We at CIM wanted to provide more clarity so you know the differences in calculation / run times between streaming and simply saving .PRN files. This will help you make an informed decision about when to stream your files to the machine versus saving your .PRN file for upload to VPanel. This will also give you a better idea of what is occurring in the background of the CAM.

HINT: You should NOT be streaming all of your cases to the machine!

There are some times that are associated with processes that are set and will occur regardless of how many cases are loaded. For this reason, loading a single unit for timing consideration is not the best benchmark unless that is how you are actually running your production (one part at a time / job). These setup times can occupy about 20-30 seconds even after you have selected your strategy options. Knowing this, the more units you batch together in a job, the more time you will save @ calculation.

We find that the typical user nests anywhere from 5 units up to the full disc, depending on their workload and bandwidth. If you have high turnover, those facilities will typically batch out smaller runs to make the most of the machine’s time and to make sure that when the machine is done, a new job is ready to load.

In order to understand why there is a difference in time, we have to understand what’s happening.

Here is an example of how a strategy is typically laid out for a standard Crown (operation by operation):

  1. Roughing 180 External
  2. Roughing 180 Internal
  3. Roughing 0 External
  4. Finishing Prep-Line
  5. Finishing 180 External
  6. Finishing 180 Internal
  7. Finishing 0
  8. Anatomical Details
  9. Engraving
  10. Support Pin Trimming

With this in mind, we can say in this particular example there are 10 operations. When you simply save the .PRN file for usage later, MillBox utilizes the additional cores on your processor to calculate all 10 operations at the same time by splitting these up and scaling according to your hardware. All operations are calculated simultaneously in order to save time.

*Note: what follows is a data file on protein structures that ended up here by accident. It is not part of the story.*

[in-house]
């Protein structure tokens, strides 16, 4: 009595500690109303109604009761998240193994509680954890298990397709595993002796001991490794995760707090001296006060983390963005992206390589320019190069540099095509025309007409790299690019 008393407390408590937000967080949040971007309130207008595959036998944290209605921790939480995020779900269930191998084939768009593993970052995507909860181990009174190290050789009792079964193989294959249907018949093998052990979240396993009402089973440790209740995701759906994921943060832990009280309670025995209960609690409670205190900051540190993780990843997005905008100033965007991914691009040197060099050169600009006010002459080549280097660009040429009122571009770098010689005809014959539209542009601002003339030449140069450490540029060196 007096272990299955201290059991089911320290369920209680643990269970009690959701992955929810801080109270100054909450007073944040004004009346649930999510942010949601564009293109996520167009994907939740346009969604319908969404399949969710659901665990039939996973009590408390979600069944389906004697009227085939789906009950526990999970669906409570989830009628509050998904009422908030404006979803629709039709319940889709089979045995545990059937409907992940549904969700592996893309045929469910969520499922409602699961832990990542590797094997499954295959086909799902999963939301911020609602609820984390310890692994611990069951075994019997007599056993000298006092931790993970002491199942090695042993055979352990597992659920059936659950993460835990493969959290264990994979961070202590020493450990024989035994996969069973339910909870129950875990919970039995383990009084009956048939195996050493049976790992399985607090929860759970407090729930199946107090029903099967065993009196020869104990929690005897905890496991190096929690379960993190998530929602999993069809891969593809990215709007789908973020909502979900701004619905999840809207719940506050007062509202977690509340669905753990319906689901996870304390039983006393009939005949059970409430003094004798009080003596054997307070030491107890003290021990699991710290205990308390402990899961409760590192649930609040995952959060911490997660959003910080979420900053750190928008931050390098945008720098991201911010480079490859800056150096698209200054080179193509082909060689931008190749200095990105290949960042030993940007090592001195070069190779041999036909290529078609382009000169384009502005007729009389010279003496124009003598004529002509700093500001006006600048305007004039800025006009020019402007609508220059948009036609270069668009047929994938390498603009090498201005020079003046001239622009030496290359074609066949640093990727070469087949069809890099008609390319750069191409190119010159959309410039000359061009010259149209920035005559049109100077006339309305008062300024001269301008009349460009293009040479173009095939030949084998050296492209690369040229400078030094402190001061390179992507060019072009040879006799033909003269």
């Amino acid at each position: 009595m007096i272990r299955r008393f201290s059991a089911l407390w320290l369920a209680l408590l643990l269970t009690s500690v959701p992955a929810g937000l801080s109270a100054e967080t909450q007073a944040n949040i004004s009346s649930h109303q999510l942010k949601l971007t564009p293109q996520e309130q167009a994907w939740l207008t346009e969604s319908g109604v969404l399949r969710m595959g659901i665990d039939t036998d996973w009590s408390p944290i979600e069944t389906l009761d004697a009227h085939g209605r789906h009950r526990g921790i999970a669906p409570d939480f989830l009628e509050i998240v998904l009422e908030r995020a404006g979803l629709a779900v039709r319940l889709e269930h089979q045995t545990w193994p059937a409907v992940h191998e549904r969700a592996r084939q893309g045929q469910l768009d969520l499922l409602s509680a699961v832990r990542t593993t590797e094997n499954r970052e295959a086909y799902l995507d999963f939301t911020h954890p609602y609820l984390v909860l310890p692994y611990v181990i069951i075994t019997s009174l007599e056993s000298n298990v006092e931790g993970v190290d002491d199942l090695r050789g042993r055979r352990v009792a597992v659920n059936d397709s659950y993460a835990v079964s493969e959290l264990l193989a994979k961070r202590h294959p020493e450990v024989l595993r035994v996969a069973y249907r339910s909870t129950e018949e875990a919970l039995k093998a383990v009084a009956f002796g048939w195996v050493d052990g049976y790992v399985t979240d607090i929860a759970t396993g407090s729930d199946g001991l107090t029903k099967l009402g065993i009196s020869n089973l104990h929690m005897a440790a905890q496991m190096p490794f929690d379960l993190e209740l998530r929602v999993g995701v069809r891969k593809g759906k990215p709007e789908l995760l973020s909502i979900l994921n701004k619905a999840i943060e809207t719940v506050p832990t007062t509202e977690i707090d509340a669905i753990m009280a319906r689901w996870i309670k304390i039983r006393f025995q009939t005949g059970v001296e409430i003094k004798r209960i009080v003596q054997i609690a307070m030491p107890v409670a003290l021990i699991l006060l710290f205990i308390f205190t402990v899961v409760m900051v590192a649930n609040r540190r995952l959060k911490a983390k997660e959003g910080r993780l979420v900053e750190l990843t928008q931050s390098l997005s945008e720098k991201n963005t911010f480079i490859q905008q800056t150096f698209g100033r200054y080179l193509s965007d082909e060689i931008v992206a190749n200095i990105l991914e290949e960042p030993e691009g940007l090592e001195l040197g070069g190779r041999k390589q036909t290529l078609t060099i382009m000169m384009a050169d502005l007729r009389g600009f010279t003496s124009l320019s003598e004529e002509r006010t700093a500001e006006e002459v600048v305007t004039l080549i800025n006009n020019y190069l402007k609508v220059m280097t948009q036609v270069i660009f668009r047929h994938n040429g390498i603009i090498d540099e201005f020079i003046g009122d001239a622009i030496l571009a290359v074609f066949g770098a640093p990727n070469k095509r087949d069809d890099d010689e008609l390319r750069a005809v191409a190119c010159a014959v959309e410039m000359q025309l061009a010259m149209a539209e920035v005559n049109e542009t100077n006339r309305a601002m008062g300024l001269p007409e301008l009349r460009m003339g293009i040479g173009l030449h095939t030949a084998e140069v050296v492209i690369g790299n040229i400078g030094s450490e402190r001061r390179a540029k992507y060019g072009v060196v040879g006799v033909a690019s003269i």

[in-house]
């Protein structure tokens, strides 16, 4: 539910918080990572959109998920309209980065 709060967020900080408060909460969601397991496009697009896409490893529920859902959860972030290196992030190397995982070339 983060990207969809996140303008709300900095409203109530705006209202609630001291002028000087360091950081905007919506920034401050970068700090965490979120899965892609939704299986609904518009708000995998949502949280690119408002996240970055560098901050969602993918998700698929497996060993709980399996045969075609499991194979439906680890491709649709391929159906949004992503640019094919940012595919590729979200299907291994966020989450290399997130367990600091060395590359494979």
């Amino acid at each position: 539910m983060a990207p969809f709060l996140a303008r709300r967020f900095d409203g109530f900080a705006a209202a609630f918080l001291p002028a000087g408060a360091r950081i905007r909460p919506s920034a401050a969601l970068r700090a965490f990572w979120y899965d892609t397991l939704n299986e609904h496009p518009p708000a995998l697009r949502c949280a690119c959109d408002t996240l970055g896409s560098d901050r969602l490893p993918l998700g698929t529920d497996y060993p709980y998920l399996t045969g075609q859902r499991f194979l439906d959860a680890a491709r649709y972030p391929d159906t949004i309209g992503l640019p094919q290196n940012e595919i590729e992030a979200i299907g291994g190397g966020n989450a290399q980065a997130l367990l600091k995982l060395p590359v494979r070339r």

When you calculate a file for streaming, you’re essentially breaking up 1 .PRN file into 10 (considering our example above). As the calculation for each individual operation completes, the CAM moves on to calculate the next operation while queuing up any completed operations in VPanel - The machine simply starts milling as long as the door is closed and the VPanel in on / Ready. The MillBox installation must reside on the same PC where Vpanel is installed and running in order to facilitate streaming.

When streaming, the small operations have to be calculated one-by-one, in-sequence and cannot be computed simultaneously. Therefore MillBox will not fully utilize your computer's hardware (logical cores on CPU) and your calculation will be slower, with the trade-off of the machine starting right away. Because of this, we can start the machine very quickly (usually in 30 secs - 1 minute from the start of calculation). 

Not only does it take longer to calculate, but it generally takes slightly longer to run the finished file on the mill. This is because there are safety positions that have to occur between each .PRN file that is queued up, and this adds a few seconds between each operation. These are rules within the controller that we cannot easily get around (today).

So when do you need to use Streaming?

Only when the mill is down and you know you are going to have a hefty calculation time (Full Arch / Full Disc). If you have a bunch of singles, this means you should just load 1-3 crowns, calculate those (take the 2-3 minutes to load the machine and get it ready / clean for the day) and get it up and running then go on with production.

If you had a large case / bridge to start first thing in the morning, I would certainly recommend streaming that out to the machine so the mill can get started instead of having to wait 15-25 minutes for the computer to do it’s math. (The complexity of the part / strategy and the specs of your PC have the most impact here).

If you have singles and a large case, load the singles first and batch them out. When those are running, you basically have bought yourself about an hour to take your time getting that large case nested and processed.

Depending on your production volume and the number of mills available, you have to get creative with how you use the tools available to you to make sure your machines are up and milling more than they are down sitting idle. For this reason, the streaming feature is great – but it is not designed or purposed to be used all the time / exclusively.